Change your Mindset
Remember, you can always come back. Don’t think just because you have been once you need to go somewhere else. If you loved it, return. See more, do more.
Too often people plan with the mindset to see it all because it will be the only time. You can’t see it all and you never will. Choose places that resonate with you, not ones from a list of the Top 10 things to do in (___).
Some years ago we went to Paris. People said we had to go up the Eiffel Tower and I should have known better. It was the biggest waste of three hours that I have ever spent. I vowed then not to do the things people say I “have to” do.
Don’t follow the worn-out tourist track because you think you “have to” see something. Follow your passion and see where the trail leads you. Ask yourself why you want to see something.
When we go to Scotland I want to visit Culloden Moor; Dan doesn’t. So he will do something else.
Embrace the Differences
Did you know the light in Europe is different from the light in Australia?
When we arrived in Italy on our last trip, it was around 10 am. On the bus heading to Cortona from Rome, I would have bet you a million dollars that it was 3 o’clock in the afternoon. The morning light was like our afternoon light in Australia.
It’s nice to notice things like that, to acknowledge the differences in the world.
It’s easy to want to see familiar things or compare to home. Try not to. Embrace the differences, try the different foods and try not to compare.
When I was young, and we travelled the differences were huge. Now technology has made the world smaller. We have many of the same things. So when you do see the differences, relish them.
That is what travel is all about.
Push the Limits of your Comfort Zone
Create moments that only you will have. A conversation, an interaction. Be open to new experiences, ones you might not find in the tourist sites and destinations.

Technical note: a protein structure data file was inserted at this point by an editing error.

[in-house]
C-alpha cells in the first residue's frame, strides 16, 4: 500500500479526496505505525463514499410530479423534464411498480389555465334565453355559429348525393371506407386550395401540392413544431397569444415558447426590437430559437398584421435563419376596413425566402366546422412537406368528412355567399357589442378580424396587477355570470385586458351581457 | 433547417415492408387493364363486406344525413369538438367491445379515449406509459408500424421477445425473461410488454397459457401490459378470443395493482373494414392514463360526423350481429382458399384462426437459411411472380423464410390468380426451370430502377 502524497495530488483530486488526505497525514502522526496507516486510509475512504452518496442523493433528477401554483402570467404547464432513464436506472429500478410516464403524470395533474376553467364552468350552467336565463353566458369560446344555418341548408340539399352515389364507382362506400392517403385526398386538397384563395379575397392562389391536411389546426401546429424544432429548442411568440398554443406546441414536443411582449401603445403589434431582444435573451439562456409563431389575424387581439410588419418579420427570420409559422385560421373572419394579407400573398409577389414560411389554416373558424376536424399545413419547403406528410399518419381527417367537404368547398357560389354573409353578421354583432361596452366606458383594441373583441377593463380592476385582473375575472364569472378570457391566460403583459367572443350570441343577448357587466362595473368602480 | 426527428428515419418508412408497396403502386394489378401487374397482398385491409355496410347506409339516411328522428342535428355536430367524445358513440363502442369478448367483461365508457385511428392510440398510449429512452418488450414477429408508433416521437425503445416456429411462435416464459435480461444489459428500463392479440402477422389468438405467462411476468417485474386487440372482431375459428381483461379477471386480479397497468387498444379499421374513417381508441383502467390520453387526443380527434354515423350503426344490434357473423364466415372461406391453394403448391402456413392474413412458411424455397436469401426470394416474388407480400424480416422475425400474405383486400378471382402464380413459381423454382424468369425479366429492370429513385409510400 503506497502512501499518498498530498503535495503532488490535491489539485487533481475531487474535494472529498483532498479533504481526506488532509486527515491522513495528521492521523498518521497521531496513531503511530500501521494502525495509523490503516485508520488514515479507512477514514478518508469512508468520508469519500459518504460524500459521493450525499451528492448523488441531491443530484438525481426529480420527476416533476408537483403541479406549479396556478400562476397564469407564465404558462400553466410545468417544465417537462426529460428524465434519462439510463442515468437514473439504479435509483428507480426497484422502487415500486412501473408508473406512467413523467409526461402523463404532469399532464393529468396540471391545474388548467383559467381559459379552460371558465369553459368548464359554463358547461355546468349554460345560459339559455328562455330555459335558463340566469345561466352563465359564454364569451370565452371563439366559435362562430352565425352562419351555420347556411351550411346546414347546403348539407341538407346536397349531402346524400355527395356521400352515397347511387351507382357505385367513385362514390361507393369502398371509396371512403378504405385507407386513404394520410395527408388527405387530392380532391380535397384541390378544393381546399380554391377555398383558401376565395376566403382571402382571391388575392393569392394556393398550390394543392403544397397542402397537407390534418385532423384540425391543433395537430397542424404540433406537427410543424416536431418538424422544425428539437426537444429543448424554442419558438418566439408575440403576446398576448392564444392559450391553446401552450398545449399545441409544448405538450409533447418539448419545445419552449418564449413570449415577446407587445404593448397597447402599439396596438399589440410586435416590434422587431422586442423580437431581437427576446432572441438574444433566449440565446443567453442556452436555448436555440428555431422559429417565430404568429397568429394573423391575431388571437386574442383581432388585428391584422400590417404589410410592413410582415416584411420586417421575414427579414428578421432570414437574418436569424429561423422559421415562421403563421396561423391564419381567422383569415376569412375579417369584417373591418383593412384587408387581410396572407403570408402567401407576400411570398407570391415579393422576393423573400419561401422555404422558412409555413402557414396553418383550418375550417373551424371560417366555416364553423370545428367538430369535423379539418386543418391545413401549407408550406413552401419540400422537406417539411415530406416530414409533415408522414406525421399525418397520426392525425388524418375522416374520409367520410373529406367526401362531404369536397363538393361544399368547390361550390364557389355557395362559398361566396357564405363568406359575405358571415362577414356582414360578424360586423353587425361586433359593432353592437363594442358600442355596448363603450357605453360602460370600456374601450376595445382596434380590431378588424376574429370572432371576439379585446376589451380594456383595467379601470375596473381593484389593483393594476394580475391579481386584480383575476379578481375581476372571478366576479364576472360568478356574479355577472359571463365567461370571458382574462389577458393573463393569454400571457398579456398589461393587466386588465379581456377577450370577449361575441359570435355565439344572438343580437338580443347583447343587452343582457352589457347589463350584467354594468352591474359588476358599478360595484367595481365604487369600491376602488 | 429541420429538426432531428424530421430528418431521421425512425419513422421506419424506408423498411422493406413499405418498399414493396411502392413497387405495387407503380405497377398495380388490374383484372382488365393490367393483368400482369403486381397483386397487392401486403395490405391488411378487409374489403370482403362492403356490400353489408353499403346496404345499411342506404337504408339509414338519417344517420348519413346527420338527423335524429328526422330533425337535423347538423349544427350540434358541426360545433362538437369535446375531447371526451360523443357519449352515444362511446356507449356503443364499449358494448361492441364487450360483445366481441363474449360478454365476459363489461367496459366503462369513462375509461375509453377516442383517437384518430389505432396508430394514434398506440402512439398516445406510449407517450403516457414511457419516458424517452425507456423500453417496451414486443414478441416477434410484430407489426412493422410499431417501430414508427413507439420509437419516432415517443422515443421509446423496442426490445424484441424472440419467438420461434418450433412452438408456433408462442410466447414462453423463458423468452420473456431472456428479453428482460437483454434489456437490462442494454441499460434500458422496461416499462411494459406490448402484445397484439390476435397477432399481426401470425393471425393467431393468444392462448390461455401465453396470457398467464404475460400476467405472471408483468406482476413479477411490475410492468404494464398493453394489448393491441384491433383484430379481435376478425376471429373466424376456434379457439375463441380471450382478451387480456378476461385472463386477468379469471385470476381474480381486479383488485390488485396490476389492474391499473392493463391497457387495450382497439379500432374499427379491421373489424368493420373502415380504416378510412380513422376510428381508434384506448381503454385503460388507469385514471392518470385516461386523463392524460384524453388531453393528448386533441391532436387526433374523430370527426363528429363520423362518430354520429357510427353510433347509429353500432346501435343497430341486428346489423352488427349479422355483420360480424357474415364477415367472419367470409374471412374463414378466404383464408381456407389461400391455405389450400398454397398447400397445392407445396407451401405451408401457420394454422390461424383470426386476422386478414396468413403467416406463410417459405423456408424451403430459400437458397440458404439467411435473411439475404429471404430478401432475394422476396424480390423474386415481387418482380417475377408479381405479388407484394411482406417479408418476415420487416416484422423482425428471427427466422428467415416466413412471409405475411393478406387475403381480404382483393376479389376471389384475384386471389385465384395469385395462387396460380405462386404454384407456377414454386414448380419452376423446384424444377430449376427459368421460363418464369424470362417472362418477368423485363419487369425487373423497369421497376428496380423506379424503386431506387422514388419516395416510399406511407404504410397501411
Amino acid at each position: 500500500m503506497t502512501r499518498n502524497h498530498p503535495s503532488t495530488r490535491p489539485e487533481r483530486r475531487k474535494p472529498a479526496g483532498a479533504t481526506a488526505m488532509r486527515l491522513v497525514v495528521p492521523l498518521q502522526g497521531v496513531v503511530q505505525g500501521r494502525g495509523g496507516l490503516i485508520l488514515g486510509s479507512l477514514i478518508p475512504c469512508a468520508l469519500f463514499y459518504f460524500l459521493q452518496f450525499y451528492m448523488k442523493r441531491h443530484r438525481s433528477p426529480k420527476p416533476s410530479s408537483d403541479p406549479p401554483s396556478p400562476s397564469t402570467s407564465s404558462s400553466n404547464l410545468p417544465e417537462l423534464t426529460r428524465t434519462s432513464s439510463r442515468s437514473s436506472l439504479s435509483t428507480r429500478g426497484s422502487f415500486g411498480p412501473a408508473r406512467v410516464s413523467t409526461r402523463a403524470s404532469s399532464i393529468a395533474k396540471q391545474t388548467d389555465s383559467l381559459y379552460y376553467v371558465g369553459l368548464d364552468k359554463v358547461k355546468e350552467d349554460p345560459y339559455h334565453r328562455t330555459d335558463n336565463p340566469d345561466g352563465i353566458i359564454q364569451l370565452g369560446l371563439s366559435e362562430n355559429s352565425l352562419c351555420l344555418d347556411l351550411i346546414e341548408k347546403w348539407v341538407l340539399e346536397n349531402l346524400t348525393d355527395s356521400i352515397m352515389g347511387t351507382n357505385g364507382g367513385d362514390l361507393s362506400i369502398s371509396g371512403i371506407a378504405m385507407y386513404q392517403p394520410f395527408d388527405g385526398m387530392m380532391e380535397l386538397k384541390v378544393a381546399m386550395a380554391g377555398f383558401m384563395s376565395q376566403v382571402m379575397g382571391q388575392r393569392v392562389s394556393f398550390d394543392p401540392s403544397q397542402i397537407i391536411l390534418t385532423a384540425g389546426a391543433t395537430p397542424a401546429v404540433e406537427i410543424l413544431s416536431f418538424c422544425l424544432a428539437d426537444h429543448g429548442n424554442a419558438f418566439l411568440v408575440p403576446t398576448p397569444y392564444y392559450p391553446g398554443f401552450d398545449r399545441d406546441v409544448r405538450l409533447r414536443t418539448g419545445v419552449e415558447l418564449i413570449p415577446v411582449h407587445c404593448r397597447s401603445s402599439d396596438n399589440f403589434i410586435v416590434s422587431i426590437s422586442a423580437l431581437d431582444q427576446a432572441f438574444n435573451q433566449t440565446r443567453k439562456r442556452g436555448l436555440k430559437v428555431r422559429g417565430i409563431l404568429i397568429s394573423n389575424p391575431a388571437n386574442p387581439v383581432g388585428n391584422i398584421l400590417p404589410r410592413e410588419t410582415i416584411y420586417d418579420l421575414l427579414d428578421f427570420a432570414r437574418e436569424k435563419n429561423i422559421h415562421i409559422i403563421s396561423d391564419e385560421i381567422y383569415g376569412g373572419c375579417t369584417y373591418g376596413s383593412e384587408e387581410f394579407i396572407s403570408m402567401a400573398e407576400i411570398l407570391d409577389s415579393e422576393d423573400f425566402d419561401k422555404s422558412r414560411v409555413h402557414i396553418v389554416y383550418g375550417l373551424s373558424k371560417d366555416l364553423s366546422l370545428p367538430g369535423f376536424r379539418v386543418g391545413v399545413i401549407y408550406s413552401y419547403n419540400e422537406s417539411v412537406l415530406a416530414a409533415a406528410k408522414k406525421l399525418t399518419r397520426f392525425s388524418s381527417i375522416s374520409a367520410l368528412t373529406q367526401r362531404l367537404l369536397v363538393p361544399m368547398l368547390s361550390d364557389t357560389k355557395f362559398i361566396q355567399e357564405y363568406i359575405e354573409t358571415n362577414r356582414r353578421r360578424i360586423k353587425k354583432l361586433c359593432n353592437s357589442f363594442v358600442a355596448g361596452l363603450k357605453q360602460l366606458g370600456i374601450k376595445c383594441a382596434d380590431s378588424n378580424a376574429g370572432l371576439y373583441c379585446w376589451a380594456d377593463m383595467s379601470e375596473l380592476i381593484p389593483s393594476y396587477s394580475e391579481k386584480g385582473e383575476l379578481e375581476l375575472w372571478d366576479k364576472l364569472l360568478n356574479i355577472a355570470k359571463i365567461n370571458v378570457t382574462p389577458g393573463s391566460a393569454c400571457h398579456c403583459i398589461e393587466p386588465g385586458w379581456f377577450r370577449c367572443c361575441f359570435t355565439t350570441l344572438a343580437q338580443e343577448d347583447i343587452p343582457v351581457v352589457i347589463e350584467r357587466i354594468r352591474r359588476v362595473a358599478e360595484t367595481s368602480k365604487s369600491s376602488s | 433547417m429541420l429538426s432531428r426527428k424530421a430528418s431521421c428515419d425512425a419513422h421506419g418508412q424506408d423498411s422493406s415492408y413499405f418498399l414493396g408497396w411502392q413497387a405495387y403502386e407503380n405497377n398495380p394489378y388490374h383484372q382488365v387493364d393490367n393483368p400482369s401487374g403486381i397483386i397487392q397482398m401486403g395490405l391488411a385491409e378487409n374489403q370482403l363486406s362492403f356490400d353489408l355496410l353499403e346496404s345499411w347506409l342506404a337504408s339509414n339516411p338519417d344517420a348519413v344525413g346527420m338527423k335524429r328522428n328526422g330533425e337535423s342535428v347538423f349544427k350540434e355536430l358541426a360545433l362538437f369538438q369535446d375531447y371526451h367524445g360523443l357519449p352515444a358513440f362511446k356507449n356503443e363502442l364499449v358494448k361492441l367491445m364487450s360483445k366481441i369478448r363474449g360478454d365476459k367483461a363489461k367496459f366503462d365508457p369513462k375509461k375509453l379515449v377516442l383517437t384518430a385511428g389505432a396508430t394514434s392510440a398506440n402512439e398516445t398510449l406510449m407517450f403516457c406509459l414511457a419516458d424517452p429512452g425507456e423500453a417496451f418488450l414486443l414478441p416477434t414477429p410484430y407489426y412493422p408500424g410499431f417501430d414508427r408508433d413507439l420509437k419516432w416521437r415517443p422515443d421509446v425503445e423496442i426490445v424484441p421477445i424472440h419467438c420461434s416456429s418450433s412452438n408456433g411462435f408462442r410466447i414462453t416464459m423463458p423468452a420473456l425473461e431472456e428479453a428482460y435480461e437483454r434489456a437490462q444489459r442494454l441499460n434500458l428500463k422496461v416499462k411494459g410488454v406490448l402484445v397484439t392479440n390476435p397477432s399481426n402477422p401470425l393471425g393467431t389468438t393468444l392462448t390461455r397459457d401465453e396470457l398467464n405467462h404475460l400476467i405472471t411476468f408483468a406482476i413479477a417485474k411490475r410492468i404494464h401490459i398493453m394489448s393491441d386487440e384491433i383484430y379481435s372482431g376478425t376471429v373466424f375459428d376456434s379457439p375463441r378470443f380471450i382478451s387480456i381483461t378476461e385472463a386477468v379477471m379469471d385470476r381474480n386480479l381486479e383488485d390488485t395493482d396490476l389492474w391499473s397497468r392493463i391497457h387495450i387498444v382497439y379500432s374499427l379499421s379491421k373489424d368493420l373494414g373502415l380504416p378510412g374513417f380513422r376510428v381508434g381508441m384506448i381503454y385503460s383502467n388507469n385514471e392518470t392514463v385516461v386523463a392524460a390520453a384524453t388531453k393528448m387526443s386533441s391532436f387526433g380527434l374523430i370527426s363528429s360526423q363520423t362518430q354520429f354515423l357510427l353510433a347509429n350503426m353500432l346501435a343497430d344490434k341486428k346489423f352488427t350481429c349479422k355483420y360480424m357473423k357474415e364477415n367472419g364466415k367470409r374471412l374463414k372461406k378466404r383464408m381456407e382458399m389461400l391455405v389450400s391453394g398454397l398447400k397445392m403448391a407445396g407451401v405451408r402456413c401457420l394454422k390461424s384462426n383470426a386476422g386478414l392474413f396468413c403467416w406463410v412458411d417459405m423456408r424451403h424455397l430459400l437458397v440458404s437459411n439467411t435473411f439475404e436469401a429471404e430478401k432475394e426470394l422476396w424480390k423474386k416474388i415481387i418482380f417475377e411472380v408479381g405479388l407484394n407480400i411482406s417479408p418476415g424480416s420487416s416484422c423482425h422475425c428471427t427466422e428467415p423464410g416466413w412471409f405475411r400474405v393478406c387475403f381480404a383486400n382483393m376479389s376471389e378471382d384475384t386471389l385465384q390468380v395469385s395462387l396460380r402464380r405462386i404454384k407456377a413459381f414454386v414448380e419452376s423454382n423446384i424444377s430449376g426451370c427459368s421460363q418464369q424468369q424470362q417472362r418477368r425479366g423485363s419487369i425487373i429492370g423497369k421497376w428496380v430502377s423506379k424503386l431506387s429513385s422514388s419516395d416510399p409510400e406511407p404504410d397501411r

You know those moments in time that sit in the recesses of your mind and are suddenly triggered by a song you hear quietly playing in the background? Or a scent that wafts past you on the breeze.
Those are the memories you want to create.
Get out of your comfort zone and experience travel every way you can. Step away from the well-worn path. It’s easier to stay on, I know. But it will not show you anything new, and your experience will be the same as the person before you and the one after.
I love staying in Airbnb’s because of the opportunity to talk to the owners and get their recommendations. A chance to chat.
When you are planning a trip, stop and think about the place, or attraction, that you “have” to see and think about the experience it may give you. Granted you may not know this until you have been but try and see beyond the “thing”.
Why do you want to see it? What will the experience give you apart from checking it off your list?
With shows like Outlander making destinations such as Scotland a travel hotspot I wonder what it is that draws people. Is it the film locations or Scotland itself? Is it the beauty they saw on the screen or the fact they can say I’ve been there.
Learn to Hold Back
I am planning a trip to Scotland, and it’s hard putting the itinerary together because I want to see and experience so many things. All the information I am reading is other people’s recommendations, and it takes time to find the bloggers I can relate to.
But I know from my own travel experiences that no matter what I include in our itinerary the days will lead us in a different direction. All it takes is a recommendation from your B&B host, or a note written in a visitor’s book, or a change of weather to prompt us to explore elsewhere.
Travel has taught me to be a planner, but travel has also taught me to plan for the unexpected. To see where it takes me. I am more than happy to let the plan slip and discover a place that will nestle its way into my mind as a precious memory, much like Cortona did. Unexpected, but oh so sweet.
Be Happy with your Decisions
Who deems a place worthy of visiting? Places once unheard of suddenly become popular. Once a destination becomes a “tourist attraction” it loses its appeal for me. Too crowded and no longer unique.
I wanted so badly to visit Iceland. But now, it seems to be “the” place to go. That’s why I would have to visit in winter, away from the crowds.
Find other places to visit. Trust me they are there. Jump off the tourist track explore elsewhere through the day and come later to the “must see” site when there are no crowds. Or rise with the sun and experience it then.
Travel and holidays are often in conflict with each other. Sleeping in versus an early morning unique experience.
Make it a travel experience as well as a holiday.
The choice is yours.
The good thing is that you do have the choice. Lots of them.